We recently polled Facility, Environment of Care and Compliance Managers at hospitals and healthcare facilities about the effectiveness of manual processes for monitoring temperature levels in medical refrigeration units. Their responses led me to two main conclusions: Manual monitoring can lead to losses of medical inventory; and, Risk & Compliance Managers are worried the situation will cause regulatory compliance issues.
Managers can remove the risks associated with manual processes by automating sensor monitoring for medical refrigeration units. In this 3-part series, I explore why and how.
When we asked Facility, EC and Compliance Managers at hospitals and healthcare facilities about the effectiveness of manual monitoring for medical refrigeration, three of five reported the loss of medical inventory, such as vaccines or drugs, due to out-of-range temperatures. They also told us the situation makes them nervous. More than 80 percent said they are concerned about manual monitoring of temperature and humidity levels of refrigeration units. More than 75 percent of that same group feels manual monitoring will cause a regulatory compliance issues in the next two years.
In my professional opinion, these managers have good reason for anxiety because the manual process of checking medical refrigerator units comes with three considerable challenges: Proximity, Budget Restrictions and Timely Compliance. The solution to each problem is the same: A 24/7 automated sensor monitoring system with alerting capabilities.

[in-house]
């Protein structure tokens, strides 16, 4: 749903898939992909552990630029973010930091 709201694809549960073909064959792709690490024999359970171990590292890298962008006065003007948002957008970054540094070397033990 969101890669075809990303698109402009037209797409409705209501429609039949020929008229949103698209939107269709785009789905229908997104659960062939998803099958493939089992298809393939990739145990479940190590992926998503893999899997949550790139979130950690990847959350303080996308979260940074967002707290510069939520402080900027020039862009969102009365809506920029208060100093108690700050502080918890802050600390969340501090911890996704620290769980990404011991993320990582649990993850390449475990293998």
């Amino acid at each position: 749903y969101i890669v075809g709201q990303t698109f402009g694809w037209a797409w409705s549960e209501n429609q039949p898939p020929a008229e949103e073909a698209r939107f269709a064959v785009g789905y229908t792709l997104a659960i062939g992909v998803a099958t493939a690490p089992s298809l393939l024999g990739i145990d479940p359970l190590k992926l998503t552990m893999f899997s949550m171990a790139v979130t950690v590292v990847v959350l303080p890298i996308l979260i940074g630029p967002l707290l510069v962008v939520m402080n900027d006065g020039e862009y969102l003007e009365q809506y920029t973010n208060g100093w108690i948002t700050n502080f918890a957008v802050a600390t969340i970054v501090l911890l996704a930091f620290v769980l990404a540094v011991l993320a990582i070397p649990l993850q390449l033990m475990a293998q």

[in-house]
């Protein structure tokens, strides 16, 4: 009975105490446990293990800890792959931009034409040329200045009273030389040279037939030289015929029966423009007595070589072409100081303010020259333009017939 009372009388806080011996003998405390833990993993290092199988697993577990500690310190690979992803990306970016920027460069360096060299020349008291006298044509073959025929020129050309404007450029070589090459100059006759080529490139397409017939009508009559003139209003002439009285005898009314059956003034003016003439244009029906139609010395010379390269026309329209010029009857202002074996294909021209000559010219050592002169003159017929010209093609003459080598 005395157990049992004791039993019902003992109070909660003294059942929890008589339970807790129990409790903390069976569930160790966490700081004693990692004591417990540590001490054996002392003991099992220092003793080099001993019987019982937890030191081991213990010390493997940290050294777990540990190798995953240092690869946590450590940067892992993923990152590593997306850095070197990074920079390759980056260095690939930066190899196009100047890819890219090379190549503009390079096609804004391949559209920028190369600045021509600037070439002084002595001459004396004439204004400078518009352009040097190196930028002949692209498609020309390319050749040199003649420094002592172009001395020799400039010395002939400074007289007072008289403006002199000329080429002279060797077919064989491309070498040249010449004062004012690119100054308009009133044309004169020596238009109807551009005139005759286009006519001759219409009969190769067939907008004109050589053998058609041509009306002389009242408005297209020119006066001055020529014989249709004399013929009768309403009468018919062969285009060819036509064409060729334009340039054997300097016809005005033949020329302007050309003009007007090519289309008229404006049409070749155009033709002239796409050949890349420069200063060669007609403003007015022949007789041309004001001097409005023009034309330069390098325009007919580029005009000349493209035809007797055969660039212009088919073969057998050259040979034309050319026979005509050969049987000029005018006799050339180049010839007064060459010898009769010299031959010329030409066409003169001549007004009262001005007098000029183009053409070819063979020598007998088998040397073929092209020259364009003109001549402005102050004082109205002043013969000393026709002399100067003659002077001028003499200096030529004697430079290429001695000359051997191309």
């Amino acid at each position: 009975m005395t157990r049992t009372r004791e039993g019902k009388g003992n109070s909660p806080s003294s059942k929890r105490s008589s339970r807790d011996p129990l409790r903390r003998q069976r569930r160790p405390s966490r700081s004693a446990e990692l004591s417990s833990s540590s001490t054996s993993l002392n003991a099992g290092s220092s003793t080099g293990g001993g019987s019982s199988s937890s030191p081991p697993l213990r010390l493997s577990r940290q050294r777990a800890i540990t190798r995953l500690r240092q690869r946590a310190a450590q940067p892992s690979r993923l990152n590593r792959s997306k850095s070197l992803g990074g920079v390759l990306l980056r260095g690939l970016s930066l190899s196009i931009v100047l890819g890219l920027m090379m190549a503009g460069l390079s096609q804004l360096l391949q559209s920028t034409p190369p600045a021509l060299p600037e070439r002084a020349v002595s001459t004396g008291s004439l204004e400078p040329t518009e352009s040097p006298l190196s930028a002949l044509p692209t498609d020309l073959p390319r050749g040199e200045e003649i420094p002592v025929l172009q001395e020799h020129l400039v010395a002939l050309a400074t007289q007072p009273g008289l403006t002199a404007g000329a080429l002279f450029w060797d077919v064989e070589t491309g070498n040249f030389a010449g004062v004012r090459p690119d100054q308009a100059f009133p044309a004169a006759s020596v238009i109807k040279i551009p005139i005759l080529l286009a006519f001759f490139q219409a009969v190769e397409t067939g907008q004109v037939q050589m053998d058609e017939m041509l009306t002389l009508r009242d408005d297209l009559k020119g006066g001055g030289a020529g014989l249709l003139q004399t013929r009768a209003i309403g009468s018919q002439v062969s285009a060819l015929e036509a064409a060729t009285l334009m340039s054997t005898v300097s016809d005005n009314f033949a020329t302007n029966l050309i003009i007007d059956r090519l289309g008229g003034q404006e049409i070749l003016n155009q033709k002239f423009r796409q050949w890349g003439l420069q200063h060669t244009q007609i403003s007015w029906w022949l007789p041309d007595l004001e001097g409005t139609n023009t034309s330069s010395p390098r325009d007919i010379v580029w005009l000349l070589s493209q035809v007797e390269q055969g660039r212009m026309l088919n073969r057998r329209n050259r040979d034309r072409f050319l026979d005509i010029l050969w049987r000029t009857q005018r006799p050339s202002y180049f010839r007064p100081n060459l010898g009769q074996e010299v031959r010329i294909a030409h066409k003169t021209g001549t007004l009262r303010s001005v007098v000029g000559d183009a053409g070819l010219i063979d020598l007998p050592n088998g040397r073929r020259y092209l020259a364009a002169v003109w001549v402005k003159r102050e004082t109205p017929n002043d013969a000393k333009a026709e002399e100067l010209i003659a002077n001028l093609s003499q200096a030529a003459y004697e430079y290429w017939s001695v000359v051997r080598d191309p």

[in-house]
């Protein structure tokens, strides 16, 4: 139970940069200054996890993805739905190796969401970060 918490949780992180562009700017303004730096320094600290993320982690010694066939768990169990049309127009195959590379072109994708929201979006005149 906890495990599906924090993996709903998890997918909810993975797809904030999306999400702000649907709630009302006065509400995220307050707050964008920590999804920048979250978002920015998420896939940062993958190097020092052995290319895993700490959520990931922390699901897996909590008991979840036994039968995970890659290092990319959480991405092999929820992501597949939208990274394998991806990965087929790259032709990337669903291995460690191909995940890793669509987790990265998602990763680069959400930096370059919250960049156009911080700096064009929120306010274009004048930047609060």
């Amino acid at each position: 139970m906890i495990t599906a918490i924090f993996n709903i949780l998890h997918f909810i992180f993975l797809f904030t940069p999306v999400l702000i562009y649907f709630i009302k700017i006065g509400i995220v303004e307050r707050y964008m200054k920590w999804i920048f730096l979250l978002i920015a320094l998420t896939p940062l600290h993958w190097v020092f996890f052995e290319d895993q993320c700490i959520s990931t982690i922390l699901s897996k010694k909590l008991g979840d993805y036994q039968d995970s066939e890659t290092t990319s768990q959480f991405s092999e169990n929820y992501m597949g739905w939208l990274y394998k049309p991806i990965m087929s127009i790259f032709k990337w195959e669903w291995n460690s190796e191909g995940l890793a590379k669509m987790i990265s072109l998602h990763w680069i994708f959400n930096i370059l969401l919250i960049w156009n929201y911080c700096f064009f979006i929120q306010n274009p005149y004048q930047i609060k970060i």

While some refrigeration units tend to be close to areas of patient care, such as an Intensive Care Unit (ICU) or Neonatal Care Unit (NICU), they also are in basements or storage areas. Staying current with every check for every refrigerator requires more resources and time than the facility staff can spare. The clinical team – primarily nurses – is tasked with checking and recording temperatures. While a workable solution, it’s certainly not ideal because clinical staff members are distracted from their primary job – patient care. If a medical refrigeration unit fails when staff isn’t able to break away from patient care, or if staff members are not near the unit for any other reason, thousands of dollars of medical inventory could be lost.
Additionally, a campus could have multiple locations that are short-staffed (or not staffed at all) during non-peak times, such as weekends. With short failure windows, only minutes need pass for thousands of dollars of medical inventory to be lost when a refrigerator fails and no one is in the vicinity to notice.
With an automated monitoring system, the distance issue dissolves immediately. Devices on units leverage existing Wi-Fi networks to monitor and track temperatures, regardless of where units are located in the hospital or even the entire campus. Alerts can be configured for immediate notification when high or low thresholds are breached. These alerts can be configured to notify the facilities team only when the temperature has stayed out of range for a specified period of time – preventing managers from receiving alerts every time a refrigerator door is opened.
If problems arise, a graphical display of the facility’s floor plan guides support teams to the trouble spots. And when the monitoring manager is not in the office or is moving around the campus, the system sends email or text-message alerts to mobile devices.
Implementing an automated system means all the time spent on a manual system is now allocated to patient care, where it should be. This means less money spent on staffing for manual checks and more money spent doing what hospitals do best: Care for patients in the best possible way.